Passengers confined to cabins as coronavirus appears on another cruise ship
This post contains references to products from one or more of our advertisers. We may receive compensation when you click on links to those products. Terms apply to the offers listed on this page. For an explanation of our Advertising Policy, visit this page.
Another cruise ship that tried to resume sailings in recent days is having a coronavirus crisis.
The French Polynesia-based, 332-passenger Paul Gauguin returned early to its home port of Papeete, Tahiti, over the weekend after a passenger tested positive for the illness.
For more cruise news, reviews and tips, sign up for TPG’s new cruise newsletter
French Polynesia’s High Commission on Monday said 148 passengers on the vessel had been confined to their cabins.
The passenger who tested positive and a family member sharing the same cabin have been removed from the ship and placed in isolation on land.
The High Commission said initial COVID-19 testing of passengers and crew members who were in close contact with the passenger who tested positive have come back negative. Health officials are now testing all remaining passengers and crew on the vessel.
The High Commission didn’t say how long passengers would be confined on the ship or whether the vessel was formally under quarantine.
The situation on the Paul Gauguin began unfolding just a day after one of the first cruise ships to resume operations in Europe experienced a significant coronavirus outbreak.
Norwegian expedition cruise company Hurtigruten’s 535-passenger Roald Amundsen arrived in Tromsø, Norway, on Friday with four sick crew members who later tested positive for COVID-19. Another 32 crew members and at least five passengers have since tested positive.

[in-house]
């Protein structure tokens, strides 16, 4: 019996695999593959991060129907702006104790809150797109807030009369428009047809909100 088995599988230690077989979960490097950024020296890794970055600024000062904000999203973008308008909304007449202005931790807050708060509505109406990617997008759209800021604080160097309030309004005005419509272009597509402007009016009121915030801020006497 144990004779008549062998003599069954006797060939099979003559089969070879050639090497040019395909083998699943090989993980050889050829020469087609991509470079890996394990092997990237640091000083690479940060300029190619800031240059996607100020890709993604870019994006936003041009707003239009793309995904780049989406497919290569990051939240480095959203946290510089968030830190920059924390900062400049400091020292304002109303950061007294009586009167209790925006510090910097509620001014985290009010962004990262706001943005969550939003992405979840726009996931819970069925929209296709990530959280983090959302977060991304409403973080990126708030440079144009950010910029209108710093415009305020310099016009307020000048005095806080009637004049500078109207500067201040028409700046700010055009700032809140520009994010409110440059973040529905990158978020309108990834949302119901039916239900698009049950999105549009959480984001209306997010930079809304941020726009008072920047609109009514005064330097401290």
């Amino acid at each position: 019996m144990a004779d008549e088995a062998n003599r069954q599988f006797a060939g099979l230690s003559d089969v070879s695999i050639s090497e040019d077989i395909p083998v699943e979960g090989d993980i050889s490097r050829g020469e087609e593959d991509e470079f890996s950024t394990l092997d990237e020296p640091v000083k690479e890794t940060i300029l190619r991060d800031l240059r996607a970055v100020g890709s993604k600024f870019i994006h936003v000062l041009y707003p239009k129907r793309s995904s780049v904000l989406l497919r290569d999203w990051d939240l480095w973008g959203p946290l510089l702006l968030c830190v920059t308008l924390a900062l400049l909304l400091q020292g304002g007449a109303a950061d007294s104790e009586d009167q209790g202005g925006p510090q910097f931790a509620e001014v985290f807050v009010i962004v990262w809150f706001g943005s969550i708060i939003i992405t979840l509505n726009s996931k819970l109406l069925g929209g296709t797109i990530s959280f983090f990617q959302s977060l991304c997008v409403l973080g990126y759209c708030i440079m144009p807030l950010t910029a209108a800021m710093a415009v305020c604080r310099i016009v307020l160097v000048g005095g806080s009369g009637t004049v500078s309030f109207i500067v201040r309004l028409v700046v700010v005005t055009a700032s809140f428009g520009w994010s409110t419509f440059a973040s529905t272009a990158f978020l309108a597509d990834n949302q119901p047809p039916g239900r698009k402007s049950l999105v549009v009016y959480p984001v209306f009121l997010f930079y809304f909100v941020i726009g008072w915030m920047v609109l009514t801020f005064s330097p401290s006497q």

The four sick crew members have been hospitalized.
The Roald Amundsen had just finished its second sailing since resuming operations, a seven-night trip out of Tromsø to the Arctic’s wildlife-filled Svalbard archipelago.
Hurtigruten and Paul Gauguin Cruises have been at the forefront of efforts to restart cruising around the world.
Hurtigruten restarted cruises to Norway out of Hamburg, Germany, in June with a single ship, the 530-passenger Fridtjof Nansen. It added cruises to Svalbard on the Roald Amundsen and the 335-passenger Spitsbergen in July.
Hurtigruten on Monday said it had suspended all upcoming sailings on the three vessels. In a statement, Hurtigruten CEO Daniel Skjeldam called it “the only responsible choice.”
Paul Gauguin Cruises resumed operations in French Polynesia on July 18 with a voyage open to local residents only. The current sailing, which began on July 29, was its first with international travelers.
Paul Gauguin Cruises hasn’t said whether it would go ahead with future sailings.
French Polynesia on July 15 became the first destination in the South Pacific to accept international visitors without requiring a quarantine, and several cruise companies quickly announced plans to restart operations in the region.
The High Commission said the passenger who tested positive on the Paul Gauguin had taken a self-administered COVID-19 test while on board the vessel. A second test performed by health officials after the ship returned to Papeete confirmed the illness.